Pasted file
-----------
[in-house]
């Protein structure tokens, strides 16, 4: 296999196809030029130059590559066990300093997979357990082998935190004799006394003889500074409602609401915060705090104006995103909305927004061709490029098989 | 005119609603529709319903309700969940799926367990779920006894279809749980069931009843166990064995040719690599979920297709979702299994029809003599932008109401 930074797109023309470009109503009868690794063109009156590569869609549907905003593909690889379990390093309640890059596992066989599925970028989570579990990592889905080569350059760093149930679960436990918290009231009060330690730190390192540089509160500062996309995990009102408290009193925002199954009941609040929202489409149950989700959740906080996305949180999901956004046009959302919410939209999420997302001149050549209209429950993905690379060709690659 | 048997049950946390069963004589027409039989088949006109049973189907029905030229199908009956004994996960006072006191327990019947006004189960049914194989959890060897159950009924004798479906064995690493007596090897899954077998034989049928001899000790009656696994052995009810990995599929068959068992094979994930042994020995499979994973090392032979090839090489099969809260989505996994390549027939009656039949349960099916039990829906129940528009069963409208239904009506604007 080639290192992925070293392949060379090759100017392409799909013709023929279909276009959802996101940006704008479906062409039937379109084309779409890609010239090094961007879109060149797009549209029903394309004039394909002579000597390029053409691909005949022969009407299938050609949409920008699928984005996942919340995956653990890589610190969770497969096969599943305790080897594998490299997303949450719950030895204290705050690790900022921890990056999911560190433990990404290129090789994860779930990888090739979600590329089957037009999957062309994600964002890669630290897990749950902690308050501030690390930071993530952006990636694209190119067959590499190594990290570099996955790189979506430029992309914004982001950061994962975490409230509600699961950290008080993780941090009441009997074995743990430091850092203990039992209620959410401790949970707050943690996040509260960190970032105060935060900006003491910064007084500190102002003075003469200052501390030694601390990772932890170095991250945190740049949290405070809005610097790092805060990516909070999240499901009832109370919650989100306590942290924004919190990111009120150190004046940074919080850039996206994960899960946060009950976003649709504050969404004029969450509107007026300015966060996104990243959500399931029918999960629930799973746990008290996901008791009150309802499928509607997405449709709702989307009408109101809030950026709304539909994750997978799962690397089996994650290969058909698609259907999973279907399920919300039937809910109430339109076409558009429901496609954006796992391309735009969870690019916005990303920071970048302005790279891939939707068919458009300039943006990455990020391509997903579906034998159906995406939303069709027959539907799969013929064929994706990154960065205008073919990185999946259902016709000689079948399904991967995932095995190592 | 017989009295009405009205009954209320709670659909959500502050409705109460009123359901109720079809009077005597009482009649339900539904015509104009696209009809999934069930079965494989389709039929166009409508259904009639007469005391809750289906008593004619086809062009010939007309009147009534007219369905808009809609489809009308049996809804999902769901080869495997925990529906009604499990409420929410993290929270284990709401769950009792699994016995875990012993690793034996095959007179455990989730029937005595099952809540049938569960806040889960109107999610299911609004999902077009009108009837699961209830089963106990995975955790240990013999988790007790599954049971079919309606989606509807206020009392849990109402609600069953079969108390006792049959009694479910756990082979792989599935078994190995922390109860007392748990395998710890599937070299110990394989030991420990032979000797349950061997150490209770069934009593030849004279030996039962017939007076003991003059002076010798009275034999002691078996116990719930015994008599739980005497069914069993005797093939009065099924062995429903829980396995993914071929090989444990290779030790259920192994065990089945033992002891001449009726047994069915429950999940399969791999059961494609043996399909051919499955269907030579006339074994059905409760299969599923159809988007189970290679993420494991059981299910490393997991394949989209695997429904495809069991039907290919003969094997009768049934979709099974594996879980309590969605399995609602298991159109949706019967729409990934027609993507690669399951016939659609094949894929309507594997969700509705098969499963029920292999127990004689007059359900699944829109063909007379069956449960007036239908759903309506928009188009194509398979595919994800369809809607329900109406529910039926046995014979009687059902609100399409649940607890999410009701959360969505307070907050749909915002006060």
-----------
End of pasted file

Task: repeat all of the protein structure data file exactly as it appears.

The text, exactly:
[in-house]
């Protein structure tokens, strides 16, 4: 296999196809030029130059590559066990300093997979357990082998935190004799006394003889500074409602609401915060705090104006995103909305927004061709490029098989 | 005119609603529709319903309700969940799926367990779920006894279809749980069931009843166990064995040719690599979920297709979702299994029809003599932008109401 930074797109023309470009109503009868690794063109009156590569869609549907905003593909690889379990390093309640890059596992066989599925970028989570579990990592889905080569350059760093149930679960436990918290009231009060330690730190390192540089509160500062996309995990009102408290009193925002199954009941609040929202489409149950989700959740906080996305949180999901956004046009959302919410939209999420997302001149050549209209429950993905690379060709690659 | 048997049950946390069963004589027409039989088949006109049973189907029905030229199908009956004994996960006072006191327990019947006004189960049914194989959890060897159950009924004798479906064995690493007596090897899954077998034989049928001899000790009656696994052995009810990995599929068959068992094979994930042994020995499979994973090392032979090839090489099969809260989505996994390549027939009656039949349960099916039990829906129940528009069963409208239904009506604007 080639290192992925070293392949060379090759100017392409799909013709023929279909276009959802996101940006704008479906062409039937379109084309779409890609010239090094961007879109060149797009549209029903394309004039394909002579000597390029053409691909005949022969009407299938050609949409920008699928984005996942919340995956653990890589610190969770497969096969599943305790080897594998490299997303949450719950030895204290705050690790900022921890990056999911560190433990990404290129090789994860779930990888090739979600590329089957037009999957062309994600964002890669630290897990749950902690308050501030690390930071993530952006990636694209190119067959590499190594990290570099996955790189979506430029992309914004982001950061994962975490409230509600699961950290008080993780941090009441009997074995743990430091850092203990039992209620959410401790949970707050943690996040509260960190970032105060935060900006003491910064007084500190102002003075003469200052501390030694601390990772932890170095991250945190740049949290405070809005610097790092805060990516909070999240499901009832109370919650989100306590942290924004919190990111009120150190004046940074919080850039996206994960899960946060009950976003649709504050969404004029969450509107007026300015966060996104990243959500399931029918999960629930799973746990008290996901008791009150309802499928509607997405449709709702989307009408109101809030950026709304539909994750997978799962690397089996994650290969058909698609259907999973279907399920919300039937809910109430339109076409558009429901496609954006796992391309735009969870690019916005990303920071970048302005790279891939939707068919458009300039943006990455990020391509997903579906034998159906995406939303069709027959539907799969013929064929994706990154960065205008073919990185999946259902016709000689079948399904991967995932095995190592 | 017989009295009405009205009954209320709670659909959500502050409705109460009123359901109720079809009077005597009482009649339900539904015509104009696209009809999934069930079965494989389709039929166009409508259904009639007469005391809750289906008593004619086809062009010939007309009147009534007219369905808009809609489809009308049996809804999902769901080869495997925990529906009604499990409420929410993290929270284990709401769950009792699994016995875990012993690793034996095959007179455990989730029937005595099952809540049938569960806040889960109107999610299911609004999902077009009108009837699961209830089963106990995975955790240990013999988790007790599954049971079919309606989606509807206020009392849990109402609600069953079969108390006792049959009694479910756990082979792989599935078994190995922390109860007392748990395998710890599937070299110990394989030991420990032979000797349950061997150490209770069934009593030849004279030996039962017939007076003991003059002076010798009275034999002691078996116990719930015994008599739980005497069914069993005797093939009065099924062995429903829980396995993914071929090989444990290779030790259920192994065990089945033992002891001449009726047994069915429950999940399969791999059961494609043996399909051919499955269907030579006339074994059905409760299969599923159809988007189970290679993420494991059981299910490393997991394949989209695997429904495809069991039907290919003969094997009768049934979709099974594996879980309590969605399995609602298991159109949706019967729409990934027609993507690669399951016939659609094949894929309507594997969700509705098969499963029920292999127990004689007059359900699944829109063909007379069956449960007036239908759903309506928009188009194509398979595919994800369809809607329900109406529910039926046995014979009687059902609100399409649940607890999410009701959360969505307070907050749909915002006060």